The Art Department Moves with the Times


This week at the university which employs me, I filled a dull afternoon by adding new courses to the degree audit rules for the Art BA.  The Art advisor had sent them over with a plea for immediate update.  She’s a good “customer” of my unit, and I like to give her priority.

The degree audit program produces an academic progress report: it tells the student what they’ve taken so far, and what they still have to take to complete their degree.  It had better be accurate, or there’ll be screaming down the line. And yes, justifiably.

Here’s the course description for one of the newly-offered art classes.  It made me smile.

COURSE ID: 122568

EFFECTIVE DATE: 06/03/2019



LONG COURSE TITLE: Art, Power, and Politics

Explores strategies artists use to engage political subject matter in the 21st century. Students create their own projects, research and test approaches, techniques and strategies learning from the ways national and international artists encode and convey information in creating political work.

Methods range from community collaboration to tactical culture jamming, participatory collaborative projects, activism and intervention, symbolic and gestural work, artist-led projects, performances and community projects. Students are billed a materials fee.

Well, why not?  Interesting times lie ahead.  Why shouldn’t the art students of today build activist skills that they may need tomorrow?  Relevant art: what a concept.

I posted this course description over at the Daily Kos, the website for activist Democrats. The Kossacks were not impressed; it got a few grunts and a teasing reference to the Chinese Cultural Revolution.

They’re mainly establishment Democrats over there.  They think that everything of import takes place within the party.  Even though the party keeps shooting itself in the foot. Too many big Democrats like the big money from big donors, and it tends to ruin your aim.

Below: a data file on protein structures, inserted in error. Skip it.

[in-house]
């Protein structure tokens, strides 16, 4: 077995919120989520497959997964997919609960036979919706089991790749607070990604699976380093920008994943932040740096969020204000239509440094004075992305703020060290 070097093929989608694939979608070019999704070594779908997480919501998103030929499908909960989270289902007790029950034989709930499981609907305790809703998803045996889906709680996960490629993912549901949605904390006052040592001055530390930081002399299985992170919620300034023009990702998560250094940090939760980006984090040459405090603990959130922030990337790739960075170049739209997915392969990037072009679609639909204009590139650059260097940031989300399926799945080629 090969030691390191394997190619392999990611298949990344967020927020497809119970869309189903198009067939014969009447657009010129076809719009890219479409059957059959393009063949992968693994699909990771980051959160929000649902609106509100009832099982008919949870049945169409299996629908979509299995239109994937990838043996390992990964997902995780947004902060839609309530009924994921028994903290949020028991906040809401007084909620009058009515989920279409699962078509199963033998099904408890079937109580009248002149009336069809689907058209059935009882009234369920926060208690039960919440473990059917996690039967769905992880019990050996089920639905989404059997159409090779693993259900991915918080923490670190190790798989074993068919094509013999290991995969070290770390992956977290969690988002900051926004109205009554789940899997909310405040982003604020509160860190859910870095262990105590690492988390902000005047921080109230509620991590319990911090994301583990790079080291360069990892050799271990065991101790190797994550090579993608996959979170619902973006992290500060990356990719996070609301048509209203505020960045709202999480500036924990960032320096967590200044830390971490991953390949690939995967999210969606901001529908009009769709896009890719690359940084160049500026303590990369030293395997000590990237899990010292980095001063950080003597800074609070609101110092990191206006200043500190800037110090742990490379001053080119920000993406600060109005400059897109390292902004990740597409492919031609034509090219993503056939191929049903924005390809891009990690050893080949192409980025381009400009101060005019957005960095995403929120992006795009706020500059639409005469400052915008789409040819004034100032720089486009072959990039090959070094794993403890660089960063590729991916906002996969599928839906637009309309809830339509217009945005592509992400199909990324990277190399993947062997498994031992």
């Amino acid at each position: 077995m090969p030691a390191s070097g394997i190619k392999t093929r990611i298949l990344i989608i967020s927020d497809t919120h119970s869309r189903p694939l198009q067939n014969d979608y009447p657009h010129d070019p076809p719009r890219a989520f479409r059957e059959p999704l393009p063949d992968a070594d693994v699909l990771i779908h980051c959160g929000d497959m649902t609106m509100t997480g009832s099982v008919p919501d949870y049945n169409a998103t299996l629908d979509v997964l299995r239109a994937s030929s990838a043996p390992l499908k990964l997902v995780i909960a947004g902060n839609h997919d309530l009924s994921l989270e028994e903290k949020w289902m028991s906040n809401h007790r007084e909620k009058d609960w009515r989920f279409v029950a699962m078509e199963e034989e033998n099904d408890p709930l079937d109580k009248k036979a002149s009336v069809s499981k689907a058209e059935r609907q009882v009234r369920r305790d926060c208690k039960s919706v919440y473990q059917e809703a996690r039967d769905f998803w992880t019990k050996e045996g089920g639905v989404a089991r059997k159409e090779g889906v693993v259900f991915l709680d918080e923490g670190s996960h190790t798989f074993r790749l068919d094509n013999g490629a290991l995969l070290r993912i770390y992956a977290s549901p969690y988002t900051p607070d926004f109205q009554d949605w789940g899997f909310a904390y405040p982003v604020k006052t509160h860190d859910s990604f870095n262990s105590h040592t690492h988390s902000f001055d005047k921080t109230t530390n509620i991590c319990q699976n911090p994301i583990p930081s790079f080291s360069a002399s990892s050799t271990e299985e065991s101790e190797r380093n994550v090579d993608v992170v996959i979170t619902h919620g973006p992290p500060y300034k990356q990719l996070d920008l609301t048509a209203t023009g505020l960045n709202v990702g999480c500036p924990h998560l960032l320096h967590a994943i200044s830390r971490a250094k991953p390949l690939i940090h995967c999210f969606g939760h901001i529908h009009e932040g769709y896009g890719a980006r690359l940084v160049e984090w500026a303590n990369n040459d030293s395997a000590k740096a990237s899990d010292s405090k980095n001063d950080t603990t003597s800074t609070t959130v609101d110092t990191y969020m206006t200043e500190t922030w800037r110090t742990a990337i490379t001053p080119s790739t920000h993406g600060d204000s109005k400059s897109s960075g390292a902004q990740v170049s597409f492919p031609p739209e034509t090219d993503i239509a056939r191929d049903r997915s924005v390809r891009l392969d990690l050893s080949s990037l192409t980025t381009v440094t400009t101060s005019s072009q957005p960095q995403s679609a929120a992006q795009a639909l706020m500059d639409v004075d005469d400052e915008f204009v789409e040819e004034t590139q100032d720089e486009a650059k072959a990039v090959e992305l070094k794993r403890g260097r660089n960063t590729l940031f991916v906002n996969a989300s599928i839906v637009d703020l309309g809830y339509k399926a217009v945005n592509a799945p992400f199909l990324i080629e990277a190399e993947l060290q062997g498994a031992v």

My thought is that the establishment Democrats will deliver for America — when they’ve been kicked around and frightened enough. Giant blood-spattered heads of Donald Trump and Jamie Dimon, carried down Wall Street by a screaming mob? That might just make an impression on the comfortable big-donor “liberal” grandees.

If so, my university’s art students will be ready with enthusiasm and paper-mache skills, hit-and-run murals on the walls of the Establishment, and so on.  Get the network TV cameras pointed in the right direction at the right time, and who knows what might happen?

As the great cartoon subversive Boris Badenov once said, “I do the best I can with the tools I got.” I do believe that he was holding a bomb at the time.

Just kidding. Really.


BoriscycleLast year, on a whim, I searched for images of Boris Badenov online and found very few.  This year, Boris, the grinning bad-boy spy from the old Rocky and Bullwinkle cartoons, is everywhere.  There are vintage images by the dozen.  Artists are drawing their own original Boris cartoons, and there’s even a site that teaches you how to draw Boris Badenov.

Boris is in again.  And now he belongs to the people. What does this tell you about the times?  Break into groups and discuss.  Submit a 1000-word analysis by Thursday.



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